According to the above method, we can construct the operator used to compare with :wherewhen and .

2.5. Behavior Evolution Model

The replicator dynamics equation proposed by Taylor and Jonker is one of the most important models in evolutionary game theory [49, 50]. It can be used to predict the evolution of population behavior [50]. Suppose that there are two groups, each with two different strategies. The replicator dynamics equation is shown as follows:where and are the utility of individuals in the first group when they choose strategy 1 and strategy 2, respectively. is the average utility of the first group. is the proportion of choosing strategy 1. and are the utility of individuals in the second group when they choose strategy 3 and strategy 4, respectively. is the average utility of the second group. is the proportion of those choosing strategy 3.

We assume that the game between coal miners and supervisors is a repeated game with a random pair for the big group consisting of members whose learning speeds are relatively slow. We assume that coal miners and supervisors choose behaviors according to their subjective judgment. Their subjective cognition on the utility of each behavior is , , , and . According to the replication dynamic equation, the following behavior evolution model can be established:where

3. Behavior Choice of Game Parties

3.1. Behavior Choice at Time

The relevant assumptions in the game between coal miners and supervisors are as follows:

Taking , , , , , and as an example, we analyze the behavior choice of coal miners and supervisors in different situations. Substituting the above parameters into and , we can conclude and . When , coal miners will prefer the operation in violation of the rules. When , supervisors will prefer supervision. With the change in , is shown in Figure 3(a). With the change in , is shown in Figure 3(b).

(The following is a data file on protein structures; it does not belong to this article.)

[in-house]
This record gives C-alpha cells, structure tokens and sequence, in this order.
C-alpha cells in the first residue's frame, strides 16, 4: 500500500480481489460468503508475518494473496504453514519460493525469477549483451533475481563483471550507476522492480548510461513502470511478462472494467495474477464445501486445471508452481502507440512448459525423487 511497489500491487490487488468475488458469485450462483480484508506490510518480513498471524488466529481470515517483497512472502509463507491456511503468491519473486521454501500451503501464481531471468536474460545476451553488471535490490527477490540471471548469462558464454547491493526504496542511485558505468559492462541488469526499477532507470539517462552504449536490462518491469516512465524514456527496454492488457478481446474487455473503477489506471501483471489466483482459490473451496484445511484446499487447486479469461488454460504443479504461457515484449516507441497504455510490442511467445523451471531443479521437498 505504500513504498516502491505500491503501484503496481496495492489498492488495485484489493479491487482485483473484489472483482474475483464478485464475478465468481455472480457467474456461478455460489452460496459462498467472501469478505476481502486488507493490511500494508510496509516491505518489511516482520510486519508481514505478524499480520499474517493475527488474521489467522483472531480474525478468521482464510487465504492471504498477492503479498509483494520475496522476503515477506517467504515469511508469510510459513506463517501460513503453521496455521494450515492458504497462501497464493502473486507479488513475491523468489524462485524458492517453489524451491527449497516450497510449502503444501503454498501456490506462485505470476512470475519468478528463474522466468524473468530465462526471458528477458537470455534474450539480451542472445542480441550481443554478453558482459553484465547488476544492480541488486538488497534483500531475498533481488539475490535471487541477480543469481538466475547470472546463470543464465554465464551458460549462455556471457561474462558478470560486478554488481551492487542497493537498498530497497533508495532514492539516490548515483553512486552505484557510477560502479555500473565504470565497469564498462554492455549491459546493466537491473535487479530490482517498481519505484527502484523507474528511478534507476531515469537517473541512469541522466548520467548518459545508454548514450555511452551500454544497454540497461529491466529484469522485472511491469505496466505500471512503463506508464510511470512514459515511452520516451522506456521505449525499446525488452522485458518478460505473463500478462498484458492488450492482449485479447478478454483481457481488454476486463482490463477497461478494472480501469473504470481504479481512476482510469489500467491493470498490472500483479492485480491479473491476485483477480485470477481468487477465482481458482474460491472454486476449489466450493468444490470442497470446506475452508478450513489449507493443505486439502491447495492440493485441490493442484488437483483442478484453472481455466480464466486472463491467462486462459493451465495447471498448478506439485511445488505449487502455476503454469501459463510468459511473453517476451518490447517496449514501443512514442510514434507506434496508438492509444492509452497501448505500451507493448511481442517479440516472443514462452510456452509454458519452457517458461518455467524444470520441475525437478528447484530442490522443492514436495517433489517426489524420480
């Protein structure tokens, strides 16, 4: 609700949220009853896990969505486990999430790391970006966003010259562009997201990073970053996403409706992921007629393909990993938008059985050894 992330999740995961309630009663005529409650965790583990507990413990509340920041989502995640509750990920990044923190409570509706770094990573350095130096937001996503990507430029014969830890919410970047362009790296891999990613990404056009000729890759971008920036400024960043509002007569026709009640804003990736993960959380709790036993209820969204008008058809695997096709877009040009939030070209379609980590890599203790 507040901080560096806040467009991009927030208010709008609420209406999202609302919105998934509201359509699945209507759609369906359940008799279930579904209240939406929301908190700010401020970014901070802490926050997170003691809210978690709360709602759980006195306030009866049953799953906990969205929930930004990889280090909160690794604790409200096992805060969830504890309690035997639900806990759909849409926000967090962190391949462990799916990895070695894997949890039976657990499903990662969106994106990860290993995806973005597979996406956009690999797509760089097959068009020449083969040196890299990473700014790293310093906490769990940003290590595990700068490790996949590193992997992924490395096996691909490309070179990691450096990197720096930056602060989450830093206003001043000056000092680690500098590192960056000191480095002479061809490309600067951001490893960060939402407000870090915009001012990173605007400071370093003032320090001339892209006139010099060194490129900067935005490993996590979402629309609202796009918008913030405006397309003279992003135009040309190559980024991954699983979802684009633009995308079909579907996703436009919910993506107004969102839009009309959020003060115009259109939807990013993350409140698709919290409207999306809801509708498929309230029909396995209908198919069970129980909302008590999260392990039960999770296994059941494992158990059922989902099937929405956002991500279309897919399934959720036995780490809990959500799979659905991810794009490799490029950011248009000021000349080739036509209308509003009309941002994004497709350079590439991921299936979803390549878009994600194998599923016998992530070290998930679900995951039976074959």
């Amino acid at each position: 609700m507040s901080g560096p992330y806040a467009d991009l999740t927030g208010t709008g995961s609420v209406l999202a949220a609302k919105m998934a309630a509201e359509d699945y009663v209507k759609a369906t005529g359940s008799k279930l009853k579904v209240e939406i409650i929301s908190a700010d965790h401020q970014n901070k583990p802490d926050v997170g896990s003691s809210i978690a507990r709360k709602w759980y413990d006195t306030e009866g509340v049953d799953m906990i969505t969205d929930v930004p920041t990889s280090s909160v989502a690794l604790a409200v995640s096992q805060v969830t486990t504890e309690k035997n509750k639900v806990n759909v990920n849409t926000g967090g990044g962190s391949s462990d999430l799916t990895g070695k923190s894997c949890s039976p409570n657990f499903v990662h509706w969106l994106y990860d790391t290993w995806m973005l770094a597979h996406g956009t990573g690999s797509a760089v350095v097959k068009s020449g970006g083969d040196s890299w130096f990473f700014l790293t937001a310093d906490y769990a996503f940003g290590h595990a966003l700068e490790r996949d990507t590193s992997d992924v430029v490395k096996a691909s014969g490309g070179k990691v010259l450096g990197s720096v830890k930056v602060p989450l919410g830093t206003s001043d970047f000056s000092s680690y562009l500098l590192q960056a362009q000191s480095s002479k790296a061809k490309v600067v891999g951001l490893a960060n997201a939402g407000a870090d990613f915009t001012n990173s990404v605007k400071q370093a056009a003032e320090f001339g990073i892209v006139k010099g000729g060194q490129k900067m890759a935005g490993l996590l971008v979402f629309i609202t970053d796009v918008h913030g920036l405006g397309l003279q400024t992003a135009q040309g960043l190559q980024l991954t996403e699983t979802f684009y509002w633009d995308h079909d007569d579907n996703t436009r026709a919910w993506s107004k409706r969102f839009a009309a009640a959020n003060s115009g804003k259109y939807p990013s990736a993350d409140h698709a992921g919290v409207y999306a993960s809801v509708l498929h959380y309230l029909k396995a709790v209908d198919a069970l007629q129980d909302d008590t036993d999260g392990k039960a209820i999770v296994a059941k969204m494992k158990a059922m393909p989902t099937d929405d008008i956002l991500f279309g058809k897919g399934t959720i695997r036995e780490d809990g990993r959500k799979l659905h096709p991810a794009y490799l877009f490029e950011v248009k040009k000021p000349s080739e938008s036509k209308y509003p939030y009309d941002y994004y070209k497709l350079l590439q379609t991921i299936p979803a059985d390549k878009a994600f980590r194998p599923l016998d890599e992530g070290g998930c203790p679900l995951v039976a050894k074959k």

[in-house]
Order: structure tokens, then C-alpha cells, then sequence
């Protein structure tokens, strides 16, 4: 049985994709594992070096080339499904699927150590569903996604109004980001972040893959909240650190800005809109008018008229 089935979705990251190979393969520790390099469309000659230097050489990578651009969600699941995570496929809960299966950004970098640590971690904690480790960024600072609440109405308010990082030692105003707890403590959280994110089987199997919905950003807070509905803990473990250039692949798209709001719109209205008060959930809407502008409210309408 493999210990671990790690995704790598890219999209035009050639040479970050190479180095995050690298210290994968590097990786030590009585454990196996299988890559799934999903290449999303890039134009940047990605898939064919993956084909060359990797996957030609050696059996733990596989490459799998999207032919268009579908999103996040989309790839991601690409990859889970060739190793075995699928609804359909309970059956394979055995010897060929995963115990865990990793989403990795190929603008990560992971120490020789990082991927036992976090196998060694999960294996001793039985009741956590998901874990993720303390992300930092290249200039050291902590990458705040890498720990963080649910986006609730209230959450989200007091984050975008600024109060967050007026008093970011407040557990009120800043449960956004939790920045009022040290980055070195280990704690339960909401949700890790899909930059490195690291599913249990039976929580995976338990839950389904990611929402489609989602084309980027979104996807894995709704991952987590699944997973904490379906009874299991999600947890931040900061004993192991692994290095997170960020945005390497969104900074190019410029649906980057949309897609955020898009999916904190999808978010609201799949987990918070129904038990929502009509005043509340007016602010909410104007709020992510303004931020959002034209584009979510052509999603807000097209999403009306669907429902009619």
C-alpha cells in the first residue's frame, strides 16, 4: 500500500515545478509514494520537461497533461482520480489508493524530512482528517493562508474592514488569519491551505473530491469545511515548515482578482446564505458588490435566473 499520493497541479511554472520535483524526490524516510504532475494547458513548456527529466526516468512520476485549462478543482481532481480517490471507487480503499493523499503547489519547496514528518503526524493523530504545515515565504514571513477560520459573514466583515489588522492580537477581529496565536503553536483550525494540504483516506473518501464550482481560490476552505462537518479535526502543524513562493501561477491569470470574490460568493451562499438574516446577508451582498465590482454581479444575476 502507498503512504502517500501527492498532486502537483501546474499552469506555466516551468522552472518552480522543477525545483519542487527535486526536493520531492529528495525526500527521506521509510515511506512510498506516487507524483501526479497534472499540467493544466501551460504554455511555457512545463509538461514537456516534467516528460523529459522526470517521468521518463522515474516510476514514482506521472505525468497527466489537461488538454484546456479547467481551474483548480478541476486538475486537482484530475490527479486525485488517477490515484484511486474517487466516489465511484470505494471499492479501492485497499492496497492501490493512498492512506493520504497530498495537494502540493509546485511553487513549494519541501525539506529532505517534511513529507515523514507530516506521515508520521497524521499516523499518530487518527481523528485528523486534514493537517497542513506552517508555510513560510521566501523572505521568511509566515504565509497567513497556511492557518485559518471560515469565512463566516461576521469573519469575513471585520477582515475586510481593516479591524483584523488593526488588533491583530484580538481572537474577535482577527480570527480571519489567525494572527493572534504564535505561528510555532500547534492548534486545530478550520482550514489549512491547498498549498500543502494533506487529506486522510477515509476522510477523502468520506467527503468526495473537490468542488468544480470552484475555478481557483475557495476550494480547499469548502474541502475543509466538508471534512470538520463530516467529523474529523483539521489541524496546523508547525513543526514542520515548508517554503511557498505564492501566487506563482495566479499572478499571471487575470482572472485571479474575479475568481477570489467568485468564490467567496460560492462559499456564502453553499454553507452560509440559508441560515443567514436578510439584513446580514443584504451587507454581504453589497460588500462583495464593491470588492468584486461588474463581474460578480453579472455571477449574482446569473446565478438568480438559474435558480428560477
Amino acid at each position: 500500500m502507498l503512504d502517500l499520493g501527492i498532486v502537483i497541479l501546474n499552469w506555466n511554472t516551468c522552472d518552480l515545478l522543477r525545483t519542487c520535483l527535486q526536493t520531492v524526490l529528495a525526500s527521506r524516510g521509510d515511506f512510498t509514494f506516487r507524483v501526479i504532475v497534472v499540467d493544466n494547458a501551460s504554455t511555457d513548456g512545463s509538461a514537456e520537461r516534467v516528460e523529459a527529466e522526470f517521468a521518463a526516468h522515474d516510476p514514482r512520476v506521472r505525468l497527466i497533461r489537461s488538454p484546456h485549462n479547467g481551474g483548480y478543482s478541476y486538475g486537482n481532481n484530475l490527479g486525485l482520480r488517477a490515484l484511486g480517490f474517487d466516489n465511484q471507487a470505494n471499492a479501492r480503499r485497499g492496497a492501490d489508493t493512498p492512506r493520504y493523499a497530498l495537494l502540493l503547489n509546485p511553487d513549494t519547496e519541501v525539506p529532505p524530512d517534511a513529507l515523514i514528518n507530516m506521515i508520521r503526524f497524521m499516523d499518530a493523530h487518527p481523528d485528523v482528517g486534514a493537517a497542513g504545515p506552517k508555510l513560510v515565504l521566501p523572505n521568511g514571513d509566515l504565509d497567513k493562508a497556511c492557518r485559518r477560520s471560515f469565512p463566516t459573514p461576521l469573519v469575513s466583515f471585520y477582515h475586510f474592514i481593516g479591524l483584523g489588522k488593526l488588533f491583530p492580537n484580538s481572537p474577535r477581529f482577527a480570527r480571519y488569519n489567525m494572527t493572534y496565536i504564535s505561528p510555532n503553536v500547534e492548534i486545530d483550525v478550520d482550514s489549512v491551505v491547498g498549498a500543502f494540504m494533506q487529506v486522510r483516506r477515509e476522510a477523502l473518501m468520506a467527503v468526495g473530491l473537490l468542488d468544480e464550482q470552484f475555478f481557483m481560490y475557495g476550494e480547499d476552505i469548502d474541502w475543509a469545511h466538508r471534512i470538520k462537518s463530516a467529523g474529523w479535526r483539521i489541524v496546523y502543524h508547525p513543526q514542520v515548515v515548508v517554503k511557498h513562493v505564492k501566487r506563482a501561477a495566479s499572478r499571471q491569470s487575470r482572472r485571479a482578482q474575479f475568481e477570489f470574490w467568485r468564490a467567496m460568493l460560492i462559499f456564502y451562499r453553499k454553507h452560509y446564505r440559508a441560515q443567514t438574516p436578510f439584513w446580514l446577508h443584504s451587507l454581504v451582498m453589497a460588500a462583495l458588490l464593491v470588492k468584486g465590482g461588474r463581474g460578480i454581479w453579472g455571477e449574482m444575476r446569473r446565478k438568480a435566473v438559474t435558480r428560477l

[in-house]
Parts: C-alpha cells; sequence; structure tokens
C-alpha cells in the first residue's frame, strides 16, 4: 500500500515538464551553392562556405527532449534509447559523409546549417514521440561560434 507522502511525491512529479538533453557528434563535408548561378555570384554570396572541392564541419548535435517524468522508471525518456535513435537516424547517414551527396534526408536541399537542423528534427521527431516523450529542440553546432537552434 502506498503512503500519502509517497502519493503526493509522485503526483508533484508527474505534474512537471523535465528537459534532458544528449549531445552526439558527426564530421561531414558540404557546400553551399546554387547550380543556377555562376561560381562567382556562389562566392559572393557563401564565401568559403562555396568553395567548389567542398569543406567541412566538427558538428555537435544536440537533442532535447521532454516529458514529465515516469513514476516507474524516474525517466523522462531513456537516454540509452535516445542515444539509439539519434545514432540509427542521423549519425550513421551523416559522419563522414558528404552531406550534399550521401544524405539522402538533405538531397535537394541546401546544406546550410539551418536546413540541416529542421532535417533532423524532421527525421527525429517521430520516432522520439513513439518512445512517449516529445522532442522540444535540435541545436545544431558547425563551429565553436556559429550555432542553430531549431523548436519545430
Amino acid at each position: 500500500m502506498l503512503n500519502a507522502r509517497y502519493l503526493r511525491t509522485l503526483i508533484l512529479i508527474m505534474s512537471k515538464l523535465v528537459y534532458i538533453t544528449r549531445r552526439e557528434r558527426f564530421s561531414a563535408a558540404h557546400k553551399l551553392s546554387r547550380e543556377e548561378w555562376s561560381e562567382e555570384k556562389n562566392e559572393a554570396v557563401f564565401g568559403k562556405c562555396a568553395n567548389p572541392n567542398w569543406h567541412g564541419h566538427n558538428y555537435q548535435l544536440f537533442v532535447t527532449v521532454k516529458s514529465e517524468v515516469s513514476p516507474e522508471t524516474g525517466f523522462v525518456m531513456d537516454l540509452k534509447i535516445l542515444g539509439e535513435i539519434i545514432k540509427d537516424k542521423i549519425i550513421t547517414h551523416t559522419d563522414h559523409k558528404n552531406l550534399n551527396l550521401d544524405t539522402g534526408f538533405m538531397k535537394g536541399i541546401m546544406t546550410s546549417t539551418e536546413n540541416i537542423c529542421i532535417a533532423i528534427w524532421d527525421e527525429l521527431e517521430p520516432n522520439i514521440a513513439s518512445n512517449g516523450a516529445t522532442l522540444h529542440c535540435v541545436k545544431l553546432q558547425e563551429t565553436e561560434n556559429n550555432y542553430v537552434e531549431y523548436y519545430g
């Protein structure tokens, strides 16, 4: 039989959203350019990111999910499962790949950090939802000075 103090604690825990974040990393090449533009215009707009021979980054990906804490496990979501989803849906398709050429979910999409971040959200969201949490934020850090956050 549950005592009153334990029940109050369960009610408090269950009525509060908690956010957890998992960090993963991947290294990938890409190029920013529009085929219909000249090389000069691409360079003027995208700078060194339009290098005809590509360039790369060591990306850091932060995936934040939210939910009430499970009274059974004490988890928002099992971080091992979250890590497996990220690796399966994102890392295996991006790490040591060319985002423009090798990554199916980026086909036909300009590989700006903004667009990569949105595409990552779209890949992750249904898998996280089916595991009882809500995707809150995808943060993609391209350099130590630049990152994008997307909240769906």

According to Figure 3(a), whether coal miners choose to operate in violation of rules depends on the probability of supervising and . When , the coal miners will overrate the utility of the operation in violation of the rules. When remains constant, the smaller the probability of supervising, the more likely it is that coal miners will operate in violation of the rules. When remains constant, coal miners will be more likely to operate in violation of the rules if they overrate the utility of the operation in violation of the rules seriously. According to Figure 3(b), when and are relatively large, supervisors will be more likely to supervise.

3.2. Behavior Choice with the Change in

The behavior evolution process is discussed in the two following situations. The first situation is complete cognition. In the condition of complete cognition, and are 0. The behavior evolution process is shown in Figure 4. is the probability of choosing , which is also the violation probability. is the probability of choosing , which is also the supervision probability.

According to Figure 4, different original states will have different evolution processes. The evolution process shown in Figure 4 is not stable. As can be seen from Figure 4, an increase in the violation probability will increase the supervision probability. When the probability of supervision increases to a certain extent, the violation probability will change from the increase to decrease. When the violation probability decreases to a certain extent, the probability of supervision will decrease. When the probability of supervision decreases to a certain extent, the violation probability will change from the decrease to increase. In Figure 4(a), when , and . At this time, will change from the increase to decrease. When , and . At this time, will change from the increase to decrease. When , and . At this time, will change from the decrease to increase.